COS 44-8 - Carbohydrate allocation and root growth in mature aspen stands: Testing top-down allocation theory and its implications

Tuesday, August 8, 2017: 10:30 AM
D138, Oregon Convention Center
Erin T. Wiley1, Pak S. Chow1 and Simon M. Landhäusser2, (1)Renewable Resources, University of Alberta, Edmonton, AB, Canada, (2)Department of Renewable Resources, University of Alberta, Edmonton, AB, Canada

Carbon allocation in trees is an important determinant of growth and survival, but it remains poorly understood. One prominent theory predicts that allocation priority is determined by proximity to the canopy, with closer tissues receiving greater access to recent photosynthates. Such a top-down strategy could cause roots to disproportionately suffer C shortages, with implications for how trees—particularly tall trees—experience stress. We tested this theory in tall (~22 m) and short (~12 m) aspen stands in Alberta during 2014, which suffer from both gradual, age-dependent and sudden, stress-induced declines that are hypothesized to affect the roots before the canopy. We measured root growth and nonstructural carbohydrates (NSC) in the canopy, at multiple locations down the bole, and in the roots. If allocation is top-down, we predicted that 1) tissues farther from the canopy would have lower NSC concentrations early in the growing season and take longer to reach their seasonal NSC maxima, 2) in tall stands—with the potential for greater carbon demand from their longer boles— it would take longer for root NSC to reach seasonal maxima and for root growth to begin, and 3) root growth and NSC would be lower in tall stands.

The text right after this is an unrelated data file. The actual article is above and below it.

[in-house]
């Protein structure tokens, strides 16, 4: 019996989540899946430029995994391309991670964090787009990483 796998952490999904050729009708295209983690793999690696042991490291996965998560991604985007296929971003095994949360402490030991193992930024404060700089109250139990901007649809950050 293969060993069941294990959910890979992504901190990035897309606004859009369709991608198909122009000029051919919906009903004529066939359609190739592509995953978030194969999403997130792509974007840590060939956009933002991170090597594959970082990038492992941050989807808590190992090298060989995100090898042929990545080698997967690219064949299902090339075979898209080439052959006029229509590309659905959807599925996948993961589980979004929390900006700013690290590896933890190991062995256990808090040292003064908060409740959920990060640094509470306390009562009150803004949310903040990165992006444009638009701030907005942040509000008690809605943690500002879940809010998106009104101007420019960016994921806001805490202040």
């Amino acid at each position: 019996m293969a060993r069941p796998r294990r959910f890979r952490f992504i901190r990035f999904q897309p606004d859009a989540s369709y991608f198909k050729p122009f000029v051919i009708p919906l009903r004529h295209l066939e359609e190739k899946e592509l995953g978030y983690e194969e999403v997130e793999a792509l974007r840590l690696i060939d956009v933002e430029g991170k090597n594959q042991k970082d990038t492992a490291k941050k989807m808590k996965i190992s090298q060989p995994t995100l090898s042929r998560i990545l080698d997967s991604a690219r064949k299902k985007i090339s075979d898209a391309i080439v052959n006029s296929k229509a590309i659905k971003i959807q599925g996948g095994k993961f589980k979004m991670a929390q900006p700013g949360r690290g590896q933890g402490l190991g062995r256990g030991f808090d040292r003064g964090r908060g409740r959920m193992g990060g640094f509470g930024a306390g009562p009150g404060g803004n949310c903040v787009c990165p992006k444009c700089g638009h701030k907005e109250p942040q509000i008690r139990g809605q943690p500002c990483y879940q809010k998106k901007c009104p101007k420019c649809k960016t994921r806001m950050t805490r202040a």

NSC concentrations peaked earlier within the canopy than below the canopy, but there was no difference in the timing of seasonal NSC maxima in phloem tissue along the bole. However, sapwood NSC increased with height along the bole throughout the growing season. NSC was also consistently higher in phloem tissue within the canopy than below the canopy. Short stands generally had higher NSC levels aboveground than tall stands. In contrast, tall stands reached maximum fine root NSC earlier in the growing season and had higher coarse root NSC concentrations throughout the year. There was no difference in the timing or amount of root growth between stands.

We found only limited evidence for top-down allocation. Root systems of tall stands do not appear to be more C-limited, despite the potential for longer boles to act as large C sinks. Changes in allocation that cause earlier budset and reduce NSC stem storage in taller trees may ensure an adequate C supply to the root systems.